May 01, 2010 (Original publish date) • By Dennis Beaver
It’s late at night; all is right with the world. And then, the phone rings.
The phone did indeed ring for “David,” a longtime Hanford reader.
“My 28-year-old brother-in-law, Rod, was arrested for burglary and is in jail. My wife – his sister – is worried that Rod will literally go completely nuts if he remains in jail, as he is bipolar.”
“Off his meds – for the umpteenth time – he went into a Target store, filled a shopping cart with things he already has at home and clearly does not need more of, and then pushed the cart right out the front door!”
“The bail is $50,000. I have never bailed anyone out of jail before, but I have seen lots of television shows about bail agents and bounty hunters – like ‘Dog the Bounty Hunter’ – and frankly I’m a little concerned of getting involved with this element, especially if Rod refuses to come to court.”
“I want him to stay in jail, as he creates these nightmares for the family. But my wife is in tears and just wants him out. I love my wife, and seeing her so worried and crying even has me reaching for the Kleenex.”
“If we do hire a bail bondsman, what happens if he skips out? Will we wind up like the people Dog goes after? How much could it cost us? We don’t really understand how bail works. We read you in the Hanford Sentinel, and if you could give us a call, it would be really appreciated. Thanks, David.”
Big difference between bounty hunter and bondsman
I discussed David’s concerns with bail bondsmen in the San Francisco Bay Area, Hanford and Bakersfield. Each felt that – while entertaining – the Dog TV show has created a completely false image of what bail agents do, “and of the vital role in our system of justice,” as Eddie Brieno, of Hanford-based Eddie Brieno Bail Bonds views the problem.
“On a daily basis, we strive to distance ourselves from these TV guys. The image of a bondsman has been greatly distorted by both movies and television. Often the characters were shown as criminals themselves. Many of these shows go way too far, painting a distorted image of bondsmen. The shows make the exceptions look like what’s normal. In reality, if you are looking for a boring business, with not much excitement, then become a bail bondsman!” Brieno told me with a broad smile.
Bakersfield’s Brandon Poser and Sherief El-Ansary, owners of Patriot Bail Bonds, believe there is a “stigma about the way you could be treated by someone like Dog, being yelled at, shown no empathy whatsoever. He and other characters from the movies illustrate the confusion between a bondsman and bounty hunter,” they point out.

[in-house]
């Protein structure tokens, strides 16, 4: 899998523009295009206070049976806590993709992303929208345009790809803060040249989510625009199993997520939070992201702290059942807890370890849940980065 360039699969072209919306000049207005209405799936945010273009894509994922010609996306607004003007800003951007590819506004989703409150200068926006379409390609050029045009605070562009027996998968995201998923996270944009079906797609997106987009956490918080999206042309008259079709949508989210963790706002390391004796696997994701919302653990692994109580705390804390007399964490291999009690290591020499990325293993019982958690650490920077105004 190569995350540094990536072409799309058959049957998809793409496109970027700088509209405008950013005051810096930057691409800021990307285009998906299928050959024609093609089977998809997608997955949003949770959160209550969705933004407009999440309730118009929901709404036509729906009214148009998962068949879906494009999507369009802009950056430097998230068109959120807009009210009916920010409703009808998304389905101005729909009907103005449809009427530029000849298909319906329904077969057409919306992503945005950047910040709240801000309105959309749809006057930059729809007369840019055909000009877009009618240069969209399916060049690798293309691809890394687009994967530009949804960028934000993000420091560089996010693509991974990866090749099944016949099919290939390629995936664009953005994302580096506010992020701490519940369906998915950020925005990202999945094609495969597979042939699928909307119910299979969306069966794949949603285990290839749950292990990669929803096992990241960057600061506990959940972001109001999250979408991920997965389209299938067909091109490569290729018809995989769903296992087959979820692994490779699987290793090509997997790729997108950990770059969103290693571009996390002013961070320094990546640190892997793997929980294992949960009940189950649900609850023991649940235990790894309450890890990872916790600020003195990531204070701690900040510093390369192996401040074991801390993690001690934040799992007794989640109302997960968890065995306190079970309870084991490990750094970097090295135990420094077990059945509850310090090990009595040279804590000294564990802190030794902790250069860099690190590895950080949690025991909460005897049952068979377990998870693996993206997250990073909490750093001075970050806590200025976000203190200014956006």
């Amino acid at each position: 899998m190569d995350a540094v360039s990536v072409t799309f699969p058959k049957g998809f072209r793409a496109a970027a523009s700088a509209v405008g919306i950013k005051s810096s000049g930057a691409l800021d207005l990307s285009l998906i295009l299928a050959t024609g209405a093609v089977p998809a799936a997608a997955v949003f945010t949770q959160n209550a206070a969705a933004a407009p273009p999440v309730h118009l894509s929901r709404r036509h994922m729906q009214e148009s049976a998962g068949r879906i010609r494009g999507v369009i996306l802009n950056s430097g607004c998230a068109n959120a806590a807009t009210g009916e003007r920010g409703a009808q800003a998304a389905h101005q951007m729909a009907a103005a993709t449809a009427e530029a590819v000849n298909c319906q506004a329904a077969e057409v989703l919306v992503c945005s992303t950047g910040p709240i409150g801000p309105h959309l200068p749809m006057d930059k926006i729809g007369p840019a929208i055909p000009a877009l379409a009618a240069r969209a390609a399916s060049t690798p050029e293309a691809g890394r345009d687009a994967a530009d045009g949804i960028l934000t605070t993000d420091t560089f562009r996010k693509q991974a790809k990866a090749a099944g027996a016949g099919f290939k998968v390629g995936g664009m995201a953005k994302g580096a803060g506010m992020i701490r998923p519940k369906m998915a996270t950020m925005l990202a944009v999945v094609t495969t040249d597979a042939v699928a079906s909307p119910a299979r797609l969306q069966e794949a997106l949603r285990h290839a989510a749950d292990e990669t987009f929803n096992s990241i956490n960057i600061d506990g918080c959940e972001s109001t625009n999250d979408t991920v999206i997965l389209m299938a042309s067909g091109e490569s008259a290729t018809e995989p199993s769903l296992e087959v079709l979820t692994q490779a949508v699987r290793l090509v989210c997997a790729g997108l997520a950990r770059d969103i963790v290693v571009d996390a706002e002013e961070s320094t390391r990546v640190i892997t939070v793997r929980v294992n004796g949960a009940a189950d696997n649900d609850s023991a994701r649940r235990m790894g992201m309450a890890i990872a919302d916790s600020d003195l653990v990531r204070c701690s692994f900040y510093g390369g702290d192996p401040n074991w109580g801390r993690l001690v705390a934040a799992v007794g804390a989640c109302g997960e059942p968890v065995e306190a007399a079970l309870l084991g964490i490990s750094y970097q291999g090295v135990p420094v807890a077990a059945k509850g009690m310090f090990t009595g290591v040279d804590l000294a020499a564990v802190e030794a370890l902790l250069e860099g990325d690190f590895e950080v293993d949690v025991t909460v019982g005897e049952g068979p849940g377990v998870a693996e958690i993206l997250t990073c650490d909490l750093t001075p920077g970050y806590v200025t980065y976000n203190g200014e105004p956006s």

Tony Suggs is the media relations officer for the California Bail Agents Association. A bondsman himself, he wants the public to understand the difference between a bondsman and recovery agent.
“A bondsman handles the paperwork to get the defendant out of jail pending trial or other court proceedings. A bail contract requires that person to show up for all court appearances. It also authorizes taking that person into custody if he or she breaches the contract, by not making every court appearance. If a defendant fails to appear, or skips town, it is the recovery agent’s job to bring them back,” he explains.
It starts with a phone call
“Unless you have bailed someone out of jail before,” Patriot’s Poser observes, “there are lots of questions, and it can be a bit scary. If you’ve never had contact with law enforcement, jails or the court system, it’s all new. A bondsman should take the time to explain the process – what happens once a person is arrested.”
“Movies and TV make it appear that bailing out of jail is only a matter of calling a bail bond company, and quicker than counting from one to 10, out you walk. In reality, it can easily take up to 12 hours from the arrest to be released on bail,” he points out.
Why so long? “The process is complex,” explains Tony Suggs. “After being arrested, the booking process begins. This includes obtaining detailed personal information, finger prints, photos, entry of that information in a nationwide database, and a search for warrants from other states. Often, outstanding warrants do show up, and on occasion, because of name similarities, the wrong person has been arrested.”
After booking, it can take from two to four hours for bail to be set. This is the stage where the rubber meets the road, where family and friends will decide to bail or not to bail.
Next week, “What am I getting into?”
Dennis Beaver practices law in Bakersfield and enjoys hearing from his readers. Contact Dennis Beaver.